As we are preparing to engage in conversation with old and new friends at our annual strategy meeting this week, it is a good time to take stock of the developments we have seen since our first meeting in 2018 and look ahead at what is still to come.
One of the most prominent developments in 2018 was of course the entry into force of the GDPR, which led to some early wins as well as promising initiatives pushing for greater protection of our personal data. We have seen the first claims being brought against major online patforms over the collection of data subject consent, initiatives being developed to take on the AdTech ecosystem, and the first GDPR fines being imposed by data protection authorities against corporations such as Google. However, much of the potential of the Regulation remains under-explored, not least in the context of the much-discussed realm of AI, in particular looking at the GDPR’s restrictions on decisions based solely on automated processing,such as profiling. We look forward to supporting various initiatives to enforce the rights provided under the GDPR through cases that can set precendent that will help clarify its scope of protection.
Looking at the important issue of surveillance, the ECtHR judgment in the case of Big Brother Watch and Others v. United Kingdom (also known as the “10 NGOs” case) resulted in a partial, but not entirely comprehensive, win. The Court found that aspects of the UK bulk surveillance regime, including the authorities’ access to data held by communications service providers, was incompatible with Articles 8 and 10 of the European Convention on Human Rights, which protect the rights to privacy and freedom of expression. Nevertheless, the parties pursuing the case are hoping that the European Court’s Grand Chamber — which recently accepted the case for review — will reconsider other aspects of the case, such as the finding that, in principle, bulk surveillance was compatible with the Convention and that the intelligence sharing regime did not violate Articles 8 and 10.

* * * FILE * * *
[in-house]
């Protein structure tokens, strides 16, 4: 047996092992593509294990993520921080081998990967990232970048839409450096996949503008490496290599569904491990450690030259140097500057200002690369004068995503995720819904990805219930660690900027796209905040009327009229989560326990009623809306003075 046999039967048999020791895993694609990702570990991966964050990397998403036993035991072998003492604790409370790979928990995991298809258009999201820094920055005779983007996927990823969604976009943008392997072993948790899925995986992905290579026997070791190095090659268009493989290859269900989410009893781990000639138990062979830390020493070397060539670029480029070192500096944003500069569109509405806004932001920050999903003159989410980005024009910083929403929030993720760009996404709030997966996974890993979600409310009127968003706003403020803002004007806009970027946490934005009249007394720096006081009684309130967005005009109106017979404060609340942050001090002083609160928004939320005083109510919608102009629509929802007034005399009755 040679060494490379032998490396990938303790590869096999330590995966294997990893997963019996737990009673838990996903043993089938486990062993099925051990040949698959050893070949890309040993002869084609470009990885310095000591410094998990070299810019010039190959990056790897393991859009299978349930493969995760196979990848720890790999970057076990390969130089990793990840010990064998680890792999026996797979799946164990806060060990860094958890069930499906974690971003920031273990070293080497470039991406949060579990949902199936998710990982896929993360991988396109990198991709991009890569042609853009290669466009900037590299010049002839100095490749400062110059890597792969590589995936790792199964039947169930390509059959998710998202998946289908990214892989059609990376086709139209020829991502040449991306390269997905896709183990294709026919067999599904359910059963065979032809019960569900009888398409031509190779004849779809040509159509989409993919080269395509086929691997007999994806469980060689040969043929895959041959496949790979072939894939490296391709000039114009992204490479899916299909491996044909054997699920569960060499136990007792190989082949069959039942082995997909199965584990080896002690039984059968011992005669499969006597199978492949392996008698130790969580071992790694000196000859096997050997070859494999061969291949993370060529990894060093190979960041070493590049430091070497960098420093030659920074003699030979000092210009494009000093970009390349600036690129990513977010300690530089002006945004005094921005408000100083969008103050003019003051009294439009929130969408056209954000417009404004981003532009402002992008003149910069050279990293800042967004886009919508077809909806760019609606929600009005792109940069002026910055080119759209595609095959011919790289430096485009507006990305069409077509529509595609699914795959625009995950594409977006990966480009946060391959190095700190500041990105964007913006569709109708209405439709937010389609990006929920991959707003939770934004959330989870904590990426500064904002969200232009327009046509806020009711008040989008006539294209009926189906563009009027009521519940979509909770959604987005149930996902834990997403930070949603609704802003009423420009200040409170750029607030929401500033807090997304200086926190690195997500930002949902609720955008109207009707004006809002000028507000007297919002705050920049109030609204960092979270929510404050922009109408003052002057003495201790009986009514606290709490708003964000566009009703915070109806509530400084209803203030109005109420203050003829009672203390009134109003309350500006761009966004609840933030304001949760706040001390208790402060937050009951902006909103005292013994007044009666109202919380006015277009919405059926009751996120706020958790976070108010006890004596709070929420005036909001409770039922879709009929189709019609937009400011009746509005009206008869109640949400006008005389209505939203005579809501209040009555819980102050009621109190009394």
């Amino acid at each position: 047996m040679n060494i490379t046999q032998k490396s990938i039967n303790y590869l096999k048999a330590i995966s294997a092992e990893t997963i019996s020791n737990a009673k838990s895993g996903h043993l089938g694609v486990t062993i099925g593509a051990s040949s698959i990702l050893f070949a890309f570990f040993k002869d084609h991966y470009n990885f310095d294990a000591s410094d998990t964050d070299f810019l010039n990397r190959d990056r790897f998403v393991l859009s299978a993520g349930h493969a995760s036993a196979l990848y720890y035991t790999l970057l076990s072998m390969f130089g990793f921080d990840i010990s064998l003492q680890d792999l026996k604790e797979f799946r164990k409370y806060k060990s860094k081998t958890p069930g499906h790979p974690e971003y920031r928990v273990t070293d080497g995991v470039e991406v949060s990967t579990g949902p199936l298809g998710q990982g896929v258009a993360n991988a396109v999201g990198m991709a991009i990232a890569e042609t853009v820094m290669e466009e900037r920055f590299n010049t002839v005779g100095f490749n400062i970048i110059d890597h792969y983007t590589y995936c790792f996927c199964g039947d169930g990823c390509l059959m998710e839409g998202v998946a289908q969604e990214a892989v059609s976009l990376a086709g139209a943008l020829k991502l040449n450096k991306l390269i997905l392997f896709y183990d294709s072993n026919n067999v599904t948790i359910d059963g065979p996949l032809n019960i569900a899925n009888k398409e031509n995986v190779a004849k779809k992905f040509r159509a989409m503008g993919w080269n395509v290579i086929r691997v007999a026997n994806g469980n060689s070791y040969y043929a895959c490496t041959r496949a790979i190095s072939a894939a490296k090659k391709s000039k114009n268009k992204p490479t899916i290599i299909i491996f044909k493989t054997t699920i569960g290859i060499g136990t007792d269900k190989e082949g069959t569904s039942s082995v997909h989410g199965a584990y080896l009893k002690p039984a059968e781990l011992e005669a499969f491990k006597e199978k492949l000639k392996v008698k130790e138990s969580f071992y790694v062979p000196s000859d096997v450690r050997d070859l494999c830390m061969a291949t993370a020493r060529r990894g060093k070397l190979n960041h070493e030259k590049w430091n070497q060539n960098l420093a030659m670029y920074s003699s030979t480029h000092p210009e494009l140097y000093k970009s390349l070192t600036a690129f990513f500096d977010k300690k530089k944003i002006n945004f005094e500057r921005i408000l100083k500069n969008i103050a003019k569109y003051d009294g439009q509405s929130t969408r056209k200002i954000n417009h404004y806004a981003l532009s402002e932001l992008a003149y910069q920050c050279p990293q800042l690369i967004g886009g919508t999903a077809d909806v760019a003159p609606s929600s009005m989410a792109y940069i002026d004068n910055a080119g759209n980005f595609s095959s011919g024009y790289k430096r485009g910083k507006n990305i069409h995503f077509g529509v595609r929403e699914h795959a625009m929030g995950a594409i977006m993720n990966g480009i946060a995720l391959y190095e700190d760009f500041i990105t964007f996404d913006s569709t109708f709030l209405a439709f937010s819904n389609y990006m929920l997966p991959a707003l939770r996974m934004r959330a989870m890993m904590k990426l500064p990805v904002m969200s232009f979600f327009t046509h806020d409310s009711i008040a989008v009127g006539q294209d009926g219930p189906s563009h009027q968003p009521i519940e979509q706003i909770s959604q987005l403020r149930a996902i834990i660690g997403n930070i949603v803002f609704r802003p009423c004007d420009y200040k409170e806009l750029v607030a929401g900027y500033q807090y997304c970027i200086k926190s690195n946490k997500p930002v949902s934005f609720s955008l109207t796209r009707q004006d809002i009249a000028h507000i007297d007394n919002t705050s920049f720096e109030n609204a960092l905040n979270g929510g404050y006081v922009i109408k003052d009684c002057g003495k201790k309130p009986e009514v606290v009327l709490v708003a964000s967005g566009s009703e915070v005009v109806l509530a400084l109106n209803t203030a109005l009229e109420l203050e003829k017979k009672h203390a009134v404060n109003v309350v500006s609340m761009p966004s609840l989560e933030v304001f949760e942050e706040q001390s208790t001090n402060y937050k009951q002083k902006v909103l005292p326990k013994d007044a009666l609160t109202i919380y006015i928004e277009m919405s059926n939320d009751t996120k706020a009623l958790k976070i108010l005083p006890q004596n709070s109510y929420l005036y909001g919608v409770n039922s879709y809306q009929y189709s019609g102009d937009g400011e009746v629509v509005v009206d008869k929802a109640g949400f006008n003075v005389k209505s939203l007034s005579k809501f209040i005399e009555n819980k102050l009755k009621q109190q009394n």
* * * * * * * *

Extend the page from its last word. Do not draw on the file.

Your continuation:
The European Court of Human Rights also handed down, in Magyar Jeti v. Hungary, its first judgment on liability for hyperlinking in defamation cases. This is a strong precedent that will help towards safeguarding the free flow of information online by protecting website publishers from absolute liability in contexts where they merely hyperlink to defamatory content on another site.
Looking ahead at 2019, we expect a great deal of activity around AI, algorithmic decision-making, machine learning and any of the other headers under which the “next frontier” of digital rights is currently being discussed. We should be prepared for some of the battles to be fought in what perhaps aren’t conventionally considered to be digital rights fields, such as labour law, health care, and the like. The Houston Teachers case in the US, which set an important precedent around the due process concerns raised by the use of algorithms in the employment context, is an important example in that regard. One of the issues we hope to explore this week during the strategy meeting is therefore how we can create better connections between the “digital” rights field, human rights field, and others who will likely share the frontlines with us in fighting for our rights in the digital sphere.
At DFF, we are looking forward to facilitating further dialogue across the full human rights spectrum when it comes to the digital sphere; supporting diversification (or decolonisation — more on that is to follow) and general strengthening of the field by, among other things, developing strategic litigation toolkits, exploring greater connectivity between the field and academia, and of course supporting amazing cases and pre-litigation research.
As always, your views and input are invaluable to us, so even if you are not able to join us in Berlin this week, please get in touch to share your ideas, comments and suggestions with us. We look forward to hearing from you as we continue our support to those working to advance digital rights in Europe.